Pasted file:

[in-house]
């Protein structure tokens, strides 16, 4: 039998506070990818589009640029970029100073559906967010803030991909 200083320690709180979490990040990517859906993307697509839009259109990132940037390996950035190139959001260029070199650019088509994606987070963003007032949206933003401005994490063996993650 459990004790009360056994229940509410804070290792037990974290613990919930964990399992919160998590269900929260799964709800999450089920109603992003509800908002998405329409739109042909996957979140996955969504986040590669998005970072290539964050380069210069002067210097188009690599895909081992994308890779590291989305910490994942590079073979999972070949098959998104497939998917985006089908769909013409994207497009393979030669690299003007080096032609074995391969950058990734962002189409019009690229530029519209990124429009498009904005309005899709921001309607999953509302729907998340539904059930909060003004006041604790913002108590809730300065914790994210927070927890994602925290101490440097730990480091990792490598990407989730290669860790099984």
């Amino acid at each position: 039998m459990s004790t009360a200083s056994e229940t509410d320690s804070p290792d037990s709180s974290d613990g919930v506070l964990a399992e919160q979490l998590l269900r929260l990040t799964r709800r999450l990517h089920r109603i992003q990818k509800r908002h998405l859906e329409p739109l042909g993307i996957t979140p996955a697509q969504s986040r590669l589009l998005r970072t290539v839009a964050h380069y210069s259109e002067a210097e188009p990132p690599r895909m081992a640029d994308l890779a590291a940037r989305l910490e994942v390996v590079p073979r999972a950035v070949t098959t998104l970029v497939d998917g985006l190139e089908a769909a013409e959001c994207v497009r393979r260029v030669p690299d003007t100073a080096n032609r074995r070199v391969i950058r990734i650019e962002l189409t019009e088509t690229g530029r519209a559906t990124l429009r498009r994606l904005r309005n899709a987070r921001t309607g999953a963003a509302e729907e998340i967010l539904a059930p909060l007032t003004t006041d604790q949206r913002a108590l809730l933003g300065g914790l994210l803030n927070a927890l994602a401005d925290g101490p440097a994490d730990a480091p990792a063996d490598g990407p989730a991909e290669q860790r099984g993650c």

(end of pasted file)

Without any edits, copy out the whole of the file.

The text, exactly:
[in-house]
């Protein structure tokens, strides 16, 4: 039998506070990818589009640029970029100073559906967010803030991909 200083320690709180979490990040990517859906993307697509839009259109990132940037390996950035190139959001260029070199650019088509994606987070963003007032949206933003401005994490063996993650 459990004790009360056994229940509410804070290792037990974290613990919930964990399992919160998590269900929260799964709800999450089920109603992003509800908002998405329409739109042909996957979140996955969504986040590669998005970072290539964050380069210069002067210097188009690599895909081992994308890779590291989305910490994942590079073979999972070949098959998104497939998917985006089908769909013409994207497009393979030669690299003007080096032609074995391969950058990734962002189409019009690229530029519209990124429009498009904005309005899709921001309607999953509302729907998340539904059930909060003004006041604790913002108590809730300065914790994210927070927890994602925290101490440097730990480091990792490598990407989730290669860790099984």
């Amino acid at each position: 039998m459990s004790t009360a200083s056994e229940t509410d320690s804070p290792d037990s709180s974290d613990g919930v506070l964990a399992e919160q979490l998590l269900r929260l990040t799964r709800r999450l990517h089920r109603i992003q990818k509800r908002h998405l859906e329409p739109l042909g993307i996957t979140p996955a697509q969504s986040r590669l589009l998005r970072t290539v839009a964050h380069y210069s259109e002067a210097e188009p990132p690599r895909m081992a640029d994308l890779a590291a940037r989305l910490e994942v390996v590079p073979r999972a950035v070949t098959t998104l970029v497939d998917g985006l190139e089908a769909a013409e959001c994207v497009r393979r260029v030669p690299d003007t100073a080096n032609r074995r070199v391969i950058r990734i650019e962002l189409t019009e088509t690229g530029r519209a559906t990124l429009r498009r994606l904005r309005n899709a987070r921001t309607g999953a963003a509302e729907e998340i967010l539904a059930p909060l007032t003004t006041d604790q949206r913002a108590l809730l933003g300065g914790l994210l803030n927070a927890l994602a401005d925290g101490p440097a994490d730990a480091p990792a063996d490598g990407p989730a991909e290669q860790r099984g993650c």